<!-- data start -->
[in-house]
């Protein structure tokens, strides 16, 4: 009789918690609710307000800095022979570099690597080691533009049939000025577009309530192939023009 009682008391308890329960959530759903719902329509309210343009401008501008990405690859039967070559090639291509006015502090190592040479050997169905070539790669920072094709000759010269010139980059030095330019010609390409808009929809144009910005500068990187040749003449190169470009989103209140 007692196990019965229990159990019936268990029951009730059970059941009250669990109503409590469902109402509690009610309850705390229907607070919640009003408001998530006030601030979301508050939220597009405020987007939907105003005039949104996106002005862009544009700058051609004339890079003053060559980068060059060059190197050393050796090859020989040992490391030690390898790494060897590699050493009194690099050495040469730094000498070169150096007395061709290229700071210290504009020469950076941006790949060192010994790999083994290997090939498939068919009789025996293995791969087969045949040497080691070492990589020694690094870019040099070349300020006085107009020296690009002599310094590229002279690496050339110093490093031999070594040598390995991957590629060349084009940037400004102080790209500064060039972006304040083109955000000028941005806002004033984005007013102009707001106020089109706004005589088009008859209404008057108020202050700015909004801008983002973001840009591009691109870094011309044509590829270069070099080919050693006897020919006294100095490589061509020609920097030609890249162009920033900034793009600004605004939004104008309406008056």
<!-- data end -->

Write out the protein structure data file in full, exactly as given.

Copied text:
[in-house]
């Protein structure tokens, strides 16, 4: 009789918690609710307000800095022979570099690597080691533009049939000025577009309530192939023009 009682008391308890329960959530759903719902329509309210343009401008501008990405690859039967070559090639291509006015502090190592040479050997169905070539790669920072094709000759010269010139980059030095330019010609390409808009929809144009910005500068990187040749003449190169470009989103209140 007692196990019965229990159990019936268990029951009730059970059941009250669990109503409590469902109402509690009610309850705390229907607070919640009003408001998530006030601030979301508050939220597009405020987007939907105003005039949104996106002005862009544009700058051609004339890079003053060559980068060059060059190197050393050796090859020989040992490391030690390898790494060897590699050493009194690099050495040469730094000498070169150096007395061709290229700071210290504009020469950076941006790949060192010994790999083994290997090939498939068919009789025996293995791969087969045949040497080691070492990589020694690094870019040099070349300020006085107009020296690009002599310094590229002279690496050339110093490093031999070594040598390995991957590629060349084009940037400004102080790209500064060039972006304040083109955000000028941005806002004033984005007013102009707001106020089109706004005589088009008859209404008057108020202050700015909004801008983002973001840009591009691109870094011309044509590829270069070099080919050693006897020919006294100095490589061509020609920097030609890249162009920033900034793009600004605004939004104008309406008056």